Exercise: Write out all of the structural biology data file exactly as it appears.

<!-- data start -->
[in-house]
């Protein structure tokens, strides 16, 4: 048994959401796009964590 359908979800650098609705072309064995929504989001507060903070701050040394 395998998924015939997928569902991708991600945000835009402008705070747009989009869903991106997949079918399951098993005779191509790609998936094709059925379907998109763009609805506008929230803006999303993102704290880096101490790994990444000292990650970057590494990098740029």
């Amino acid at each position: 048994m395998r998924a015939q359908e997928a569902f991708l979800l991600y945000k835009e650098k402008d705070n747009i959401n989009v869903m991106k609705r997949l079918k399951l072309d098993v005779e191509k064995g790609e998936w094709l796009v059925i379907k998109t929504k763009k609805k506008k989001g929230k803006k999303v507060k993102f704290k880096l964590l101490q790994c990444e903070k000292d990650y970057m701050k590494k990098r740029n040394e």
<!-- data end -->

[in-house]
């Protein structure tokens, strides 16, 4: 048994959401796009964590 359908979800650098609705072309064995929504989001507060903070701050040394 395998998924015939997928569902991708991600945000835009402008705070747009989009869903991106997949079918399951098993005779191509790609998936094709059925379907998109763009609805506008929230803006999303993102704290880096101490790994990444000292990650970057590494990098740029």
């Amino acid at each position: 048994m395998r998924a015939q359908e997928a569902f991708l979800l991600y945000k835009e650098k402008d705070n747009i959401n989009v869903m991106k609705r997949l079918k399951l072309d098993v005779e191509k064995g790609e998936w094709l796009v059925i379907k998109t929504k763009k609805k506008k989001g929230k803006k999303v507060k993102f704290k880096l964590l101490q790994c990444e903070k000292d990650y970057m701050k590494k990098r740029n040394e």